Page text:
How to work out your USP

What is a USP and why is it important? These are two important questions all companies should ask themselves, and at different stages in their development. USP stands for ‘unique selling point’ and describes what makes your product or services better than your competitors. 

It’s important to know this as it tells customers the value you bring that others don’t. So, let’s dive straight into how we can ask a series of questions to pinpoint your USP.

Who are your customers?

First and foremost, your USP is for the benefit of your customers, so ask yourself, who are they? You can do this simply by having a solid customer management system that captures that information on the point of sale or enquiry and tracks it during the customer lifetime. You can also survey your customer base each year. 

Both of these will tell you exactly who your customers are and what they really value (it isn’t always what you expect). 

Enlist your customers’ help

Don’t be shy when it comes to maintaining communication with your customers either. Ask your customers what you are good at. Be warned though, they might tell you what your bad at too, but look at it as a way to improve. All the while you are doing this, you are also creating a USP in terms of superior customer relations. 

Another way to enlist help is to undertake testing with your customers. Try new ways of working with them, especially if you offer services, and survey the results.

Ask your staff

Your staff are likely to be the ones with a good idea of what your USP is or ways to improve it. Your customer-facing staff especially, will be able to tell you how what your customer wants and what you offer marry up. Choose a team to brainstorm ideas with on how to be different.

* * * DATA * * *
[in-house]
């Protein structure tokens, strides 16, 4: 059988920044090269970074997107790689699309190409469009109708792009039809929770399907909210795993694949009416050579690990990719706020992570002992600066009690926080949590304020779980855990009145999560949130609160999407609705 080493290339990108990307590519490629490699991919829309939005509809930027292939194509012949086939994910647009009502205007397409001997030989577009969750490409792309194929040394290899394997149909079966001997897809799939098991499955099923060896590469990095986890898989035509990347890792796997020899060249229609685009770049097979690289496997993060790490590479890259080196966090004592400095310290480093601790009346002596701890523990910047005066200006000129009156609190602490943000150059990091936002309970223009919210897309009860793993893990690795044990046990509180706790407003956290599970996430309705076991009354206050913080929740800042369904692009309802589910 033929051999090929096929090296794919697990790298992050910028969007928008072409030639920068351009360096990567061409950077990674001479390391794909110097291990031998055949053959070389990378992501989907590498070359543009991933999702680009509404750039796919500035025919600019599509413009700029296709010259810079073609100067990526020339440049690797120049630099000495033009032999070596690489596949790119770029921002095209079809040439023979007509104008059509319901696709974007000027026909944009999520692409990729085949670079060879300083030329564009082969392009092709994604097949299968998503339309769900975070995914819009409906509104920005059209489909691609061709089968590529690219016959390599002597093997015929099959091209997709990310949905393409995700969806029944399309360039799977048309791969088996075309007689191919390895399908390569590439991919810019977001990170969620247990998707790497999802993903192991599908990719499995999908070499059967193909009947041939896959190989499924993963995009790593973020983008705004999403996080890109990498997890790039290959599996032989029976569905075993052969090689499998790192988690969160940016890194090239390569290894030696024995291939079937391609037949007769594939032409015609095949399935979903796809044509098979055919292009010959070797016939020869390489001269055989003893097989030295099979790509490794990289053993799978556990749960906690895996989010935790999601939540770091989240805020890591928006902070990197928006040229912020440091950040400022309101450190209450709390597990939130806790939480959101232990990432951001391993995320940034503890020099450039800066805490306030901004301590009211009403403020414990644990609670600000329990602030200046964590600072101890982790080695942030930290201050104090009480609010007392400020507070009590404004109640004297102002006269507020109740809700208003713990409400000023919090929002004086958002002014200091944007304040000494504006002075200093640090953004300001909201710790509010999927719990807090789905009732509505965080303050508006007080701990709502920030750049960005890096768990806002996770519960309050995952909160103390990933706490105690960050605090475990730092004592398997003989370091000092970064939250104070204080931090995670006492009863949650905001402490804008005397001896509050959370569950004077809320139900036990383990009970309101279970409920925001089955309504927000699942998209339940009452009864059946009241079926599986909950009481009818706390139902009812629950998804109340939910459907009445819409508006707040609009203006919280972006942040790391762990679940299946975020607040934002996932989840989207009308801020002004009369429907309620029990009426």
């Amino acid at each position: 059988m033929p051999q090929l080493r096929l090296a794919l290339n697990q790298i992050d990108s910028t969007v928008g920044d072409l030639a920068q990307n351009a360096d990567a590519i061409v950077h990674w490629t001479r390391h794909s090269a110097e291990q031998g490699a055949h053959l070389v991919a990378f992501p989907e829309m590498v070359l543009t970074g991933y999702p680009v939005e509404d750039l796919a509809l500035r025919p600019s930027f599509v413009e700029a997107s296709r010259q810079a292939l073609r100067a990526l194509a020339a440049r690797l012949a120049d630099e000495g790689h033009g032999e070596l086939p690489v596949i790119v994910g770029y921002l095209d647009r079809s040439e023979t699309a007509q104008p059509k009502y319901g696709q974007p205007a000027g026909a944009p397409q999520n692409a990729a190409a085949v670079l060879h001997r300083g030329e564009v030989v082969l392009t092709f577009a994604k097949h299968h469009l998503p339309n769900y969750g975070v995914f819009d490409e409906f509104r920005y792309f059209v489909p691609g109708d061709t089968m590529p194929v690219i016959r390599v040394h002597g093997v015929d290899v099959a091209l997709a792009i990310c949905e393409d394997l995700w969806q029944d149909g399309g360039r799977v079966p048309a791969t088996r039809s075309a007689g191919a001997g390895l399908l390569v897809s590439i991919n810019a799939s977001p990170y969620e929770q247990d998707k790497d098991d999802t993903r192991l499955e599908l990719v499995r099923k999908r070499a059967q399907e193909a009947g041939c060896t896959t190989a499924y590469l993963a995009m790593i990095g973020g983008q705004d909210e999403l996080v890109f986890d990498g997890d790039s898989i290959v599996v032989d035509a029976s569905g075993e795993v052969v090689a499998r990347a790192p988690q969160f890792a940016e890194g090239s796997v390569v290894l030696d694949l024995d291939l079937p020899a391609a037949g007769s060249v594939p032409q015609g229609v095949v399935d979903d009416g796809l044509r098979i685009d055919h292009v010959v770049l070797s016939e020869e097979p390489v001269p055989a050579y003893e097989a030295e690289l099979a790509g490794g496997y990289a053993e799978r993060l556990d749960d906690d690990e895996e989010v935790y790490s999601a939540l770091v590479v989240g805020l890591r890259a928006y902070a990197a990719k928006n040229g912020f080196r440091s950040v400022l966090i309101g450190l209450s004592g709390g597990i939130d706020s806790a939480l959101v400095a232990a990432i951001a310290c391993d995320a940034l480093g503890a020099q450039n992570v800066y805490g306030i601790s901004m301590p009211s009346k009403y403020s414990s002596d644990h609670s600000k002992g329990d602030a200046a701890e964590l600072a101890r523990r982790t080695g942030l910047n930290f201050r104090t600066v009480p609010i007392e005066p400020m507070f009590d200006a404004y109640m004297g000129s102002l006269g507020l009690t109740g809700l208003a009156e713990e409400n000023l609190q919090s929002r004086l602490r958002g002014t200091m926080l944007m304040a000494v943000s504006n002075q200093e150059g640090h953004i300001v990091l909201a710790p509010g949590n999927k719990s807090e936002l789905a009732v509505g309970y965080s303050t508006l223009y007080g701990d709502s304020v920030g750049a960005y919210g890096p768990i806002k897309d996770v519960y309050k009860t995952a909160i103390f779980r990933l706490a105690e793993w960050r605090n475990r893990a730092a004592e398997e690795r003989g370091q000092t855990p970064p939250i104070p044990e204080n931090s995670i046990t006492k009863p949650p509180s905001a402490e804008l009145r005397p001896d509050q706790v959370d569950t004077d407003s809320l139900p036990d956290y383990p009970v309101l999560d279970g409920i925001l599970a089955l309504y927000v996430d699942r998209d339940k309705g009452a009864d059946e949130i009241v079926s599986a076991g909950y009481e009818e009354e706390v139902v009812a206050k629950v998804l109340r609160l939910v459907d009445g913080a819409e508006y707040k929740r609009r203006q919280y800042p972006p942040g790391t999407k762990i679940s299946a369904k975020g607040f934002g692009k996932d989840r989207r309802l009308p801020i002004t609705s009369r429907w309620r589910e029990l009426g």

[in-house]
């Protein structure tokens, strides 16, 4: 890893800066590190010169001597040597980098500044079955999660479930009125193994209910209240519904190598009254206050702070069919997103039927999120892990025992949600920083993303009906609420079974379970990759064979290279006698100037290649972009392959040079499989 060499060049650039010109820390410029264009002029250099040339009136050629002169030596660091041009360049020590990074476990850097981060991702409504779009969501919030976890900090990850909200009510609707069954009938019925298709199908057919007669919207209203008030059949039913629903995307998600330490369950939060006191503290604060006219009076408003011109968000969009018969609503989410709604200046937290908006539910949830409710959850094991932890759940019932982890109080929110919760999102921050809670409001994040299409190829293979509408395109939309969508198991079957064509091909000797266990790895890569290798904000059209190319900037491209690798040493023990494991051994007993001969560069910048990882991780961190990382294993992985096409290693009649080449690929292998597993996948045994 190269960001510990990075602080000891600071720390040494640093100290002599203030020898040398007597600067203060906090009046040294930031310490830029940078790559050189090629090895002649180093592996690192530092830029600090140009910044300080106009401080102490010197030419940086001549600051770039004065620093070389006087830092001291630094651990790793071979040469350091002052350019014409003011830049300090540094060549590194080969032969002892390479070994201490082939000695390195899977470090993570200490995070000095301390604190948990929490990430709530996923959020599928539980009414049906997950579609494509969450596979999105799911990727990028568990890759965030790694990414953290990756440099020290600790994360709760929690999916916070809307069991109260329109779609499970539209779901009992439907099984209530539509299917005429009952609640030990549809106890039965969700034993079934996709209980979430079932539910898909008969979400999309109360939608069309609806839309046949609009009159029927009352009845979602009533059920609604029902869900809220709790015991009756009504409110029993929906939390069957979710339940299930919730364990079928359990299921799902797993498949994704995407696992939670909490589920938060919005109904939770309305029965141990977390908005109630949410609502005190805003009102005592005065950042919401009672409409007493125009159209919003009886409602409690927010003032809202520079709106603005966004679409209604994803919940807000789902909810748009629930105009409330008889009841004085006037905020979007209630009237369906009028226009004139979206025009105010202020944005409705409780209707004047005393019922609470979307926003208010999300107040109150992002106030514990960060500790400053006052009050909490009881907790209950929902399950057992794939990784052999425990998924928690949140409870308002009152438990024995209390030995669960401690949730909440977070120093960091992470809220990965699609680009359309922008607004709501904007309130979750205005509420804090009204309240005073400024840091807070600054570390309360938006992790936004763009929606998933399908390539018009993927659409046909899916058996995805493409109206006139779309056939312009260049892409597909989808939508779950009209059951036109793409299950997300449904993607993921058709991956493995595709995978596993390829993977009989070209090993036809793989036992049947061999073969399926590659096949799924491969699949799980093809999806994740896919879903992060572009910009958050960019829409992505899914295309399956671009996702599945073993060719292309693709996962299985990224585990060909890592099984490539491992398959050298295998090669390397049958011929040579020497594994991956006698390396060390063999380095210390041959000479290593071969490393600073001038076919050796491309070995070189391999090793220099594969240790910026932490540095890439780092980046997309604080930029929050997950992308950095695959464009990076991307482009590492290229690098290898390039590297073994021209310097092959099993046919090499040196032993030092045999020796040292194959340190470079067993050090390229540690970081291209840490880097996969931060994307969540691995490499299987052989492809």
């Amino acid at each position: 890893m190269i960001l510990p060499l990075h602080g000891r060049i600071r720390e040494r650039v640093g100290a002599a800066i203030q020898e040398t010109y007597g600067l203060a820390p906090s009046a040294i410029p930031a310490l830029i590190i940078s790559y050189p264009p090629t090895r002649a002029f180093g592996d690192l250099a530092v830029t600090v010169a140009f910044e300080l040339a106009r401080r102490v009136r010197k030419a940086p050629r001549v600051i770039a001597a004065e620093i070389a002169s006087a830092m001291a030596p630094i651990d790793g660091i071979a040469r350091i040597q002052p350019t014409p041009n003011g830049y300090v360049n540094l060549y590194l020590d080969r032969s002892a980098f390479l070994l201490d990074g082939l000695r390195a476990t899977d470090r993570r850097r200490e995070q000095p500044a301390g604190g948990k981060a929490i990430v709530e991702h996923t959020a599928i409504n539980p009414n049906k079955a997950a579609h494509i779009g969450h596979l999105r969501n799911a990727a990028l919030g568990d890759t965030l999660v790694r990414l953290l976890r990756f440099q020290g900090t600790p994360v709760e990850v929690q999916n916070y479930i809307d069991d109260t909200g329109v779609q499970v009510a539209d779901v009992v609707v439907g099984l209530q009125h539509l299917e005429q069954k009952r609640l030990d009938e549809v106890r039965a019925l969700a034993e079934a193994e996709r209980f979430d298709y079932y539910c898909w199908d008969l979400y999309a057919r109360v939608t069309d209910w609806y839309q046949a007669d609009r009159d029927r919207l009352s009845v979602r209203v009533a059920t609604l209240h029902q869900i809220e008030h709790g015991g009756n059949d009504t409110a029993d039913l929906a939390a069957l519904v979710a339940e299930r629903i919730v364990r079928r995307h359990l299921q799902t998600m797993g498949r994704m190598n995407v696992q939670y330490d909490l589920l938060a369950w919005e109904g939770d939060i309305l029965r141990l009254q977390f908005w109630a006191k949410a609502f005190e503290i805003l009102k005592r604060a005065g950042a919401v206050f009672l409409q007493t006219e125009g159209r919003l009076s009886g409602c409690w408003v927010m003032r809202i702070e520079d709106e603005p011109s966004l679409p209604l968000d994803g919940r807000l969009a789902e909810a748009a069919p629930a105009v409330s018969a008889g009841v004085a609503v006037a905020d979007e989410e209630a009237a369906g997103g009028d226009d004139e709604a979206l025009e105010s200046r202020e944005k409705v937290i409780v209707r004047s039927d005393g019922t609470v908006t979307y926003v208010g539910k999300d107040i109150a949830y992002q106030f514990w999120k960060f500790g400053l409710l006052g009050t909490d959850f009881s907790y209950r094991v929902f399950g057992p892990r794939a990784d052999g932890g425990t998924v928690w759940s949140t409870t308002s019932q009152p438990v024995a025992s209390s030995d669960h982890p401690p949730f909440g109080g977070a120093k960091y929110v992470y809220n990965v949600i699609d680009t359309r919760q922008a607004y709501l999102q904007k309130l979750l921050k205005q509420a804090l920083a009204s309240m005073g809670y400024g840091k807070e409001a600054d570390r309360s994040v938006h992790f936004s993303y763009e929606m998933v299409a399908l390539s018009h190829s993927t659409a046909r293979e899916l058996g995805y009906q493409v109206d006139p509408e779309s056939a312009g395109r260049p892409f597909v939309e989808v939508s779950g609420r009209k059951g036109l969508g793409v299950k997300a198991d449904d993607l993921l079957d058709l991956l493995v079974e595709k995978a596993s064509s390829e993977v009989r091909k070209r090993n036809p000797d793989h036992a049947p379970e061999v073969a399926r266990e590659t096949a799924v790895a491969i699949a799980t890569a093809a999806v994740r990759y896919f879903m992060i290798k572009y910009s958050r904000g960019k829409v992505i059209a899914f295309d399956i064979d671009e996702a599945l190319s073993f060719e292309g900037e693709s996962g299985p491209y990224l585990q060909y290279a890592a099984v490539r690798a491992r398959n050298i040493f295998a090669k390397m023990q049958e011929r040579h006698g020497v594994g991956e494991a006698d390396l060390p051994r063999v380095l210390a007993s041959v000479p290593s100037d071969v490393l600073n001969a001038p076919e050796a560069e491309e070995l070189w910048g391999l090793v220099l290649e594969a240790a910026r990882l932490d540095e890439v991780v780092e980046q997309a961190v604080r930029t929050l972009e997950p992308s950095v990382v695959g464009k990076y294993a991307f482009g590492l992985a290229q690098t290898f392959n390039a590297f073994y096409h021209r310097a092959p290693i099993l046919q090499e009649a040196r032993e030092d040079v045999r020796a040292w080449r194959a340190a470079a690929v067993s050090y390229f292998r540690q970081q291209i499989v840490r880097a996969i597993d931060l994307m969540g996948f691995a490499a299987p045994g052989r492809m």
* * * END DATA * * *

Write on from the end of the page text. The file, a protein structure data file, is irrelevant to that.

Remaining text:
Do a SWOT analysis

This is something you can do with your team. SWOT stands for strengths, weaknesses, obstacles and threats. Go through all four sections carefully to get a good idea of the health of your business. Look at price, customer service, location, management expertise, reputation, convenience and skills base. 

It’s a good idea to focus on both the USPs and the areas of improvement – you may find that the things you can improve upon are also things your competitors could do better. With a regular SWOT analysis, you will be ahead of the game and the areas where you are lacking can be improved and will set you apart from the competition. You can find more on a SWOT analysis in a previous blog here.

Check out your competitors

Speaking of competitors, find out what they are doing. If you are doing it differently and better, straight away you have your USPs. After a little research, you could also make a list of things other businesses can improve on and turn those into your USPs.

Finding ways to express your differences so your customers can see and understand them is crucial to your company’s success. My next blog will take you through what strategies successful companies have done to tell the story of their uniqueness.

For now, if you want to know more about making an impact, give us a call.

Fiona Grant-Jones

As a Management Accountant, I have a proactive focus on the future. I enjoy working with business owners to improve performance through management accounting and forecasting techniques. My knowledge of Tax and Tax planning has supported me in offering a more complete service to our clients. My interests span from the ones that my mother approves of, such as needlecraft and papercraft to the ones she is not so keen on such as scuba diving and skiing!

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